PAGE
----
GORLICE , town in S.E. Poland. In the early period of Polish rule Gorlice belonged to the district of Nowy Sacz where all the towns had been granted the privilege of excluding Jews (de non tolerandis Judaeis), excepting Nowy Sacz itself, where a Jewish community existed. A few Jewish families were living in Gorlice in 1765 and 1784. Jews settled there in the 19th century, living in an area near the marketplace. By 1880 the Jewish population formed half of the total of 5,000, and by 1900 their number had grown to 3,297 (51.2%). They dealt mainly in wine and corn. The town suffered severely during World War i. In 1921 there were 2,300 Jews (41%) living in Gorlice.
At the outbreak of World War ii the Jewish population numbered between 4,500 and 5,000. Most of them fled to the Soviet-occupied part of Poland before the Germans entered on Sept. 6, 1939. The Germans immediately took hostages among Jews and Poles and detained them for a long time in prison. On the eve of Rosh Ha-Shanah, the Germans ordered that all Jews between 18 and 35 years old should appear daily at the magistrate's office for work. On the eve of the Day of Atonement, the Germans destroyed the interior of the main synagogue and later converted it into a stable. Religious Jews were singled out for particular persecution: Jews caught praying in small minyanim were killed; the shoḥet, who continued to slaughter poultry in secret, was shot with his family.
During the German occupation, a Judenrat consisting of seven members was set up in Gorlice. Its first president, Henryk Arnold, a man of integrity, was harassed by the Gestapo and finally killed in the Judenrat office for disobedience to German orders. The Jewish police in Gorlice were honest and helpful in protecting the population. A Jewish labor office was established to supply the Germans regularly with manpower. After the outbreak of the German-Soviet war (1941) a ghetto was established. An influx of refugees from larger towns, such as Cracow, caused an acute housing shortage. Disease spread, but there was no Jewish doctor available until a physician arrived from Cracow some time later. The Judenrat established a primitive hospital. A Jewish elementary school functioned, possibly also in the ghetto, where Hebrew was taught clandestinely.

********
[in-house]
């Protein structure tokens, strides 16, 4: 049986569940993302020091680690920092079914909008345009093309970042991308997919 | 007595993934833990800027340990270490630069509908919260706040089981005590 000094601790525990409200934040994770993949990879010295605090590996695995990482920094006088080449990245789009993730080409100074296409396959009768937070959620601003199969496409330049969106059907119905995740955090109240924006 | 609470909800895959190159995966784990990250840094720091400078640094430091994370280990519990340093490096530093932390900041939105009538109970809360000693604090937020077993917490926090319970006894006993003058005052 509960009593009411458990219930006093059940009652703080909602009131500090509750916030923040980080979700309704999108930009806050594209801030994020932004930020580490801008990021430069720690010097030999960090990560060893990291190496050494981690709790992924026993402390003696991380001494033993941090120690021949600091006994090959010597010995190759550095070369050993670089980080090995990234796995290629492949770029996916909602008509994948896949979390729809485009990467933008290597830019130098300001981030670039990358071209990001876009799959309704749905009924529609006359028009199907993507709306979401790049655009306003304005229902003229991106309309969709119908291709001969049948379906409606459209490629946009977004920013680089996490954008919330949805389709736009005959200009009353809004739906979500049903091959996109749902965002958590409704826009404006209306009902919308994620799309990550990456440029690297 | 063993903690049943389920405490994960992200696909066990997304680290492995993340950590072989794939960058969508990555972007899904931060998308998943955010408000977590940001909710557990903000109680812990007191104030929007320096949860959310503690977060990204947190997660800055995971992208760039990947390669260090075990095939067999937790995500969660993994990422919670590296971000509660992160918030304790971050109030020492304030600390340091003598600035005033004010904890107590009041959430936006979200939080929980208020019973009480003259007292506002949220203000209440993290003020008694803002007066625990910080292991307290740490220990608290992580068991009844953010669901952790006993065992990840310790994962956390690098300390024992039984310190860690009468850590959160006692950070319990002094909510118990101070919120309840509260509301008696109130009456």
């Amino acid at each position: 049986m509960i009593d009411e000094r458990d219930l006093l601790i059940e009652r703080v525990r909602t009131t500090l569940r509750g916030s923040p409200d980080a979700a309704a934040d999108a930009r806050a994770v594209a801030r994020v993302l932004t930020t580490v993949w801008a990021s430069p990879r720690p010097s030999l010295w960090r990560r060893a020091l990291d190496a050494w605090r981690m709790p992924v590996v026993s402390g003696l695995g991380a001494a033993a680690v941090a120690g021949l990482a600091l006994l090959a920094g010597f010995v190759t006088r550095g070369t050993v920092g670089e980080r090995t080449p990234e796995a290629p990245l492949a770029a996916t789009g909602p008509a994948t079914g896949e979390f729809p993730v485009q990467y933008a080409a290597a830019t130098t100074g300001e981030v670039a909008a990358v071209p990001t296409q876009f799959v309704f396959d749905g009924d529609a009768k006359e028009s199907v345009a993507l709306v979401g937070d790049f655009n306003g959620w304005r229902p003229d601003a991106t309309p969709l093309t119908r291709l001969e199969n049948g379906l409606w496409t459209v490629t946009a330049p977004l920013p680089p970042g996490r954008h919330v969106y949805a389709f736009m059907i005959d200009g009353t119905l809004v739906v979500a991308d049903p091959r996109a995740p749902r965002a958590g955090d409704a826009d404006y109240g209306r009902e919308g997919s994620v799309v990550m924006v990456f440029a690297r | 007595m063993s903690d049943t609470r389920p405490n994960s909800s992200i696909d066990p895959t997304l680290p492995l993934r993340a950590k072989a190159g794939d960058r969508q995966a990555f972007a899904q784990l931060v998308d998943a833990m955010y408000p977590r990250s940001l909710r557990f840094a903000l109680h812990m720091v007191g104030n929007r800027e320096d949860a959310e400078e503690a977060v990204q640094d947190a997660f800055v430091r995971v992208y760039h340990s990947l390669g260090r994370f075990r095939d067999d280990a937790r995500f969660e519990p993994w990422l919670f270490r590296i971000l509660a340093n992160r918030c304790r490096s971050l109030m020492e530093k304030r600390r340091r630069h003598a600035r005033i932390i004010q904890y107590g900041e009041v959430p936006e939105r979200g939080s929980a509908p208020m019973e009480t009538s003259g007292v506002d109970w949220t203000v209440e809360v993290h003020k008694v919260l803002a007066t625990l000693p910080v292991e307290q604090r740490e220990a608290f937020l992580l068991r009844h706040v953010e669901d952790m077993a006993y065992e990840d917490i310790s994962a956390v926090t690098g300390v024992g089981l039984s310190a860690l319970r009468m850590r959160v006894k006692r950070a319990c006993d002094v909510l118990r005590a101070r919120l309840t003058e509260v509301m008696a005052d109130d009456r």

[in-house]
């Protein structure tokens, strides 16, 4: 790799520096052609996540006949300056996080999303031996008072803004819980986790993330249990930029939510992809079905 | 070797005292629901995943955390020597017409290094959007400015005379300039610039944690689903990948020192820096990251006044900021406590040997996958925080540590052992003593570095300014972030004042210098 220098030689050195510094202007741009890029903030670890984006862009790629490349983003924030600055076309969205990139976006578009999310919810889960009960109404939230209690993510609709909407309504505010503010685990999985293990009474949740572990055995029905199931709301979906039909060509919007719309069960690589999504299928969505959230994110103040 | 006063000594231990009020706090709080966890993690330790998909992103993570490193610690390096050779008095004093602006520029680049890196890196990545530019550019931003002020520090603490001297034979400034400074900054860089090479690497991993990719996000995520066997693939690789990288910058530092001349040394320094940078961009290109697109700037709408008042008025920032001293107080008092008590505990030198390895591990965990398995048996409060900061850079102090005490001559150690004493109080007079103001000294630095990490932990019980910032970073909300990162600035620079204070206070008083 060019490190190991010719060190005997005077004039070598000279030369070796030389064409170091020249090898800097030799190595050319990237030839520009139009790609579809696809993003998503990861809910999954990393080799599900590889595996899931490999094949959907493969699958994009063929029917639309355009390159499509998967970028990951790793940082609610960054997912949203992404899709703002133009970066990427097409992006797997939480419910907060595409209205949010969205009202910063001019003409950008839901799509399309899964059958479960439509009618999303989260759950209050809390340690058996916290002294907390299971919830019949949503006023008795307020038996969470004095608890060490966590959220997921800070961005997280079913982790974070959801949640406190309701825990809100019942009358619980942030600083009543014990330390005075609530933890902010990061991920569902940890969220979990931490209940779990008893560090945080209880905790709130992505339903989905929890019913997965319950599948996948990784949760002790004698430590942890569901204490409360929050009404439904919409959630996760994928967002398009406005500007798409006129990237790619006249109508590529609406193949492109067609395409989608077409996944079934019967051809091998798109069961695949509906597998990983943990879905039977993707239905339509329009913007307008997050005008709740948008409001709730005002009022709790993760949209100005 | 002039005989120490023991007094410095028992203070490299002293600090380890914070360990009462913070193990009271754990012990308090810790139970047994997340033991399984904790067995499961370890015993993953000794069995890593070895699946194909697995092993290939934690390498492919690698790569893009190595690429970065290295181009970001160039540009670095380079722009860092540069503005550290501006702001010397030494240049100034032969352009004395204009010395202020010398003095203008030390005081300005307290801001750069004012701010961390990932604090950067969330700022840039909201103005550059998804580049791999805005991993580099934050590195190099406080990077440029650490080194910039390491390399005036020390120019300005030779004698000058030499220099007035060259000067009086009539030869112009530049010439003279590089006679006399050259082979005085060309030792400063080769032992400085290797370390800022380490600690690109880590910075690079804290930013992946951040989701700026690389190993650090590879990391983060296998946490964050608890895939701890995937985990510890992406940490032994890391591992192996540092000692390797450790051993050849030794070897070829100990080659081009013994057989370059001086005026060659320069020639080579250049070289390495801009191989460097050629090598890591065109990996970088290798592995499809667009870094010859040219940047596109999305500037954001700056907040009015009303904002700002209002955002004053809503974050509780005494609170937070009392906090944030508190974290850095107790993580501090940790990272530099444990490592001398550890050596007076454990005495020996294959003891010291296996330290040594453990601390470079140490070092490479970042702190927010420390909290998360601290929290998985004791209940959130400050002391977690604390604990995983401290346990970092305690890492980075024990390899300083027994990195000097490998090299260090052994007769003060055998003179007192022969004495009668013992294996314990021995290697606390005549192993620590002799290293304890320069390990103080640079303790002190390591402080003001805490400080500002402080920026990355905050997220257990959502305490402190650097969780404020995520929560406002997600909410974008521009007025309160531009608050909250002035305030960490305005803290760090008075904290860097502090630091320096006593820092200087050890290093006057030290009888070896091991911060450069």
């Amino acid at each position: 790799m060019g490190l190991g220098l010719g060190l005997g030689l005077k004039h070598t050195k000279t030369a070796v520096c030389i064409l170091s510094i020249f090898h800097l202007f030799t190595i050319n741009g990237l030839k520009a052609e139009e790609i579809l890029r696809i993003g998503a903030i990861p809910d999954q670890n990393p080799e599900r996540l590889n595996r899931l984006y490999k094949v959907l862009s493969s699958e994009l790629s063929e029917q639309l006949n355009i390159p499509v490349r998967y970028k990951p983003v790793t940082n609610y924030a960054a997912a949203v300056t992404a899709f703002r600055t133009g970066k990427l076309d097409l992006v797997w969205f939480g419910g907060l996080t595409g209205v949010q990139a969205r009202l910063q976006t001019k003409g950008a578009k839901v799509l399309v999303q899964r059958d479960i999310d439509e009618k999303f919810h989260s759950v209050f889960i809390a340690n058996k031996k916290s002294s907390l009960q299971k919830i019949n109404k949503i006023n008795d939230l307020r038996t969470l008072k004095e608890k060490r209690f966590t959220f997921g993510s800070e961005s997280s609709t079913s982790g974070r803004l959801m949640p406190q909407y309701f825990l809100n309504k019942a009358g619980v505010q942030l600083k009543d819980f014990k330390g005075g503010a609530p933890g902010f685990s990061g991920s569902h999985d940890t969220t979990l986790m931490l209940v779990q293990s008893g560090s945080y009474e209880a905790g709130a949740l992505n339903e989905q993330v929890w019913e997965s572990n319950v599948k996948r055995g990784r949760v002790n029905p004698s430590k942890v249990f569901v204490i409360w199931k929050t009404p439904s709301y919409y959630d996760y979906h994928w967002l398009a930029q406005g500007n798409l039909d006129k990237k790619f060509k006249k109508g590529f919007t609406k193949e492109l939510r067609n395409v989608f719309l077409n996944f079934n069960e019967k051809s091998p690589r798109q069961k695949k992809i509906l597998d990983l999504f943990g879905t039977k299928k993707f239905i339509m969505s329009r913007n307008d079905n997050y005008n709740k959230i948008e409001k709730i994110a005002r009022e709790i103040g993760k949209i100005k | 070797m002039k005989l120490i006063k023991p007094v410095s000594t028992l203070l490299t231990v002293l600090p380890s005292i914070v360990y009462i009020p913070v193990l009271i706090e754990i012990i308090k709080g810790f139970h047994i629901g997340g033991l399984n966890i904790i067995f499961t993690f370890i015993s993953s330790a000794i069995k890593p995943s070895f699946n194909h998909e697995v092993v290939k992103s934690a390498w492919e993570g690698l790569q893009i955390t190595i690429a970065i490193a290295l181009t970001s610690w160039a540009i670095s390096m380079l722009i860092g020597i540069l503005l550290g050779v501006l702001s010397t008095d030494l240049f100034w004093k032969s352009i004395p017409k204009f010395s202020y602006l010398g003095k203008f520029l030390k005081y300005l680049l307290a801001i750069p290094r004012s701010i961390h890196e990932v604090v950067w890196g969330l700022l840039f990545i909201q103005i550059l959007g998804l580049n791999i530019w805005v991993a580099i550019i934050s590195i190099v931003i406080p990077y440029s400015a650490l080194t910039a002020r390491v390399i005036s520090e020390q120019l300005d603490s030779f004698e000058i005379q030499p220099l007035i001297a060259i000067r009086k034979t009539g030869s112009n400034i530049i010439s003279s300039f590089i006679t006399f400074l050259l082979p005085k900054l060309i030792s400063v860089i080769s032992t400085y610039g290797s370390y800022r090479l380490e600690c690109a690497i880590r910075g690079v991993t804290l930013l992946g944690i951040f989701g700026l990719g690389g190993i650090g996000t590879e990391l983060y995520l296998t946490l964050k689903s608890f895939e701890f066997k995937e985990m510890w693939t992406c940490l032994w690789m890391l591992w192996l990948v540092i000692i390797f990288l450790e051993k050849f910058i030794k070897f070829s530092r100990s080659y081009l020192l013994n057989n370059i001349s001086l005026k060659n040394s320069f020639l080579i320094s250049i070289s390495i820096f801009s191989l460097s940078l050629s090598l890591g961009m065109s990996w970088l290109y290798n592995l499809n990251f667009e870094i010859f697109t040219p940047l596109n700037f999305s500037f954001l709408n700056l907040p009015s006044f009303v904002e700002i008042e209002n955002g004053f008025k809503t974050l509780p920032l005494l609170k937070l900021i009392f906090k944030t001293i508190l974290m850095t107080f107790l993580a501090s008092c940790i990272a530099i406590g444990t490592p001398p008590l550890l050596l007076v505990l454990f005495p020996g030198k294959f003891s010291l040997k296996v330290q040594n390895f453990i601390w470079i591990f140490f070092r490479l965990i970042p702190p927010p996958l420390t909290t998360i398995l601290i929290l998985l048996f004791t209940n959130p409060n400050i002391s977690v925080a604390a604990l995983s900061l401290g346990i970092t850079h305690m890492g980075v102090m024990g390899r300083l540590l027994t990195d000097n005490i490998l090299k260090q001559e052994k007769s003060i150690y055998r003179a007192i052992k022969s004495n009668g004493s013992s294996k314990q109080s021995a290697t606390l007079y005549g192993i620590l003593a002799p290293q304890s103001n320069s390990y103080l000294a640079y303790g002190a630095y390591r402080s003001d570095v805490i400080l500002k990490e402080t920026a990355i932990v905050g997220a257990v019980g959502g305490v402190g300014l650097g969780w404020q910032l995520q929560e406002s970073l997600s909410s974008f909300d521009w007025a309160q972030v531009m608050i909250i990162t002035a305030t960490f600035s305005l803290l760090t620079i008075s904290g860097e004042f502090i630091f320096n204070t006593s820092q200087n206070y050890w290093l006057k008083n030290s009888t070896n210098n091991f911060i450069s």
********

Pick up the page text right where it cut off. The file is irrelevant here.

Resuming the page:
In the spring of 1942 about 70 members of Zionist organizations were executed in Gorlice and the neighboring town of Biecz. In June 1942 a large fine was levied on the community, and houses were searched in order to confiscate valuables. In the summer increased numbers of young men were sent to distant labor camps in *Plaszow, Pustchow, and Frysztak. In early August, Jews from nearby Bobowa and Biecz were brought to Gorlice. On Aug. 12, 1942, another heavy fine, of 250,000 zlotys, was imposed for immediate payment. On the night of Aug. 13–14, 1942, the ghetto was surrounded by German and Ukrainian units. In the morning the Gestapo selected about 700 old and infirm people and others. They were taken to Garbic, where a mass grave was prepared. They were ordered to undress and were shot at the edge of the grave together with children. The majority of the remaining Jews were sent to the death camp at Belzec. Many Jews managed to escape during the Aktion to fields, woods, or villages in the vicinity: encountering no help, most of them returned and were executed on the spot or included in the transport.
After this, about 700 able-bodied Jews remained in Gorlice. In the period to mid-September two further "selections" were made and most of the remaining Jews were sent to Belzec; after Sept. 14, 1942, there remained only the factory workers who lived in the factory buildings, and on Jan. 6, 1943, they were sent to the labor camps of Muszyna and Rzeszow.
After the war approximately 30 Jewish families returned to Gorlice. They found that their property had been looted, and that tombstones from the cemetery had been taken to construct pavements. An attempt was made at rehabilitation, and goods sent by the Landsmannschaft in the United States were distributed by a committee. However, antisemitism among the local population caused them to leave shortly afterward.
An-Ski, Der Yidishe Khurbn Fun Poyln, Galitsye un Bukovine (1922); Sefer Gorliẓeh (1962).